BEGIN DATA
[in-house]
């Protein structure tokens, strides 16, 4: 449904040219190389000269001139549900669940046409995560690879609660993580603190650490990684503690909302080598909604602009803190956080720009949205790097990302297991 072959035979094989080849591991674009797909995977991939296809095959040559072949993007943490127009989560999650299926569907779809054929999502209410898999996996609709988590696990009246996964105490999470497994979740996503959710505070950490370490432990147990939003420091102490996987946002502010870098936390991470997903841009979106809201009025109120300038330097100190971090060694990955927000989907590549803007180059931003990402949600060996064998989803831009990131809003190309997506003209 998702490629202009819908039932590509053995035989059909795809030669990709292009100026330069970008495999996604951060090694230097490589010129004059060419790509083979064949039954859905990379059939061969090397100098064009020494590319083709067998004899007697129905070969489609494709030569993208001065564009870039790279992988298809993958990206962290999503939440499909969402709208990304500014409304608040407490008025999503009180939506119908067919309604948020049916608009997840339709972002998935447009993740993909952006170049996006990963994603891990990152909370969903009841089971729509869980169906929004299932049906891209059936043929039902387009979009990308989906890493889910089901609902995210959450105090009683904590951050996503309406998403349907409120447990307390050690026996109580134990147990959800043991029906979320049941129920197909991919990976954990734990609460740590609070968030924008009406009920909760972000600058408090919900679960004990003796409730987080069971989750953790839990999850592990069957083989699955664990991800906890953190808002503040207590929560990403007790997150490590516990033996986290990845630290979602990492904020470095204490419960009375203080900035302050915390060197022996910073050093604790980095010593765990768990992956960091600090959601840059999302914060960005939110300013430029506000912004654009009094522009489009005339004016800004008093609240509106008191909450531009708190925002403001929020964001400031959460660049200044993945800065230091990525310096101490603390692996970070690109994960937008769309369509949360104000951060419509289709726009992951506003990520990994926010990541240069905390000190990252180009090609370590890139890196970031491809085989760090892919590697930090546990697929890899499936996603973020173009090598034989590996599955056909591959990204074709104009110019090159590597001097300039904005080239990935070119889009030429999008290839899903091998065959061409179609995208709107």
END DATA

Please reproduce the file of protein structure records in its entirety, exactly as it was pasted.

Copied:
[in-house]
């Protein structure tokens, strides 16, 4: 449904040219190389000269001139549900669940046409995560690879609660993580603190650490990684503690909302080598909604602009803190956080720009949205790097990302297991 072959035979094989080849591991674009797909995977991939296809095959040559072949993007943490127009989560999650299926569907779809054929999502209410898999996996609709988590696990009246996964105490999470497994979740996503959710505070950490370490432990147990939003420091102490996987946002502010870098936390991470997903841009979106809201009025109120300038330097100190971090060694990955927000989907590549803007180059931003990402949600060996064998989803831009990131809003190309997506003209 998702490629202009819908039932590509053995035989059909795809030669990709292009100026330069970008495999996604951060090694230097490589010129004059060419790509083979064949039954859905990379059939061969090397100098064009020494590319083709067998004899007697129905070969489609494709030569993208001065564009870039790279992988298809993958990206962290999503939440499909969402709208990304500014409304608040407490008025999503009180939506119908067919309604948020049916608009997840339709972002998935447009993740993909952006170049996006990963994603891990990152909370969903009841089971729509869980169906929004299932049906891209059936043929039902387009979009990308989906890493889910089901609902995210959450105090009683904590951050996503309406998403349907409120447990307390050690026996109580134990147990959800043991029906979320049941129920197909991919990976954990734990609460740590609070968030924008009406009920909760972000600058408090919900679960004990003796409730987080069971989750953790839990999850592990069957083989699955664990991800906890953190808002503040207590929560990403007790997150490590516990033996986290990845630290979602990492904020470095204490419960009375203080900035302050915390060197022996910073050093604790980095010593765990768990992956960091600090959601840059999302914060960005939110300013430029506000912004654009009094522009489009005339004016800004008093609240509106008191909450531009708190925002403001929020964001400031959460660049200044993945800065230091990525310096101490603390692996970070690109994960937008769309369509949360104000951060419509289709726009992951506003990520990994926010990541240069905390000190990252180009090609370590890139890196970031491809085989760090892919590697930090546990697929890899499936996603973020173009090598034989590996599955056909591959990204074709104009110019090159590597001097300039904005080239990935070119889009030429999008290839899903091998065959061409179609995208709107």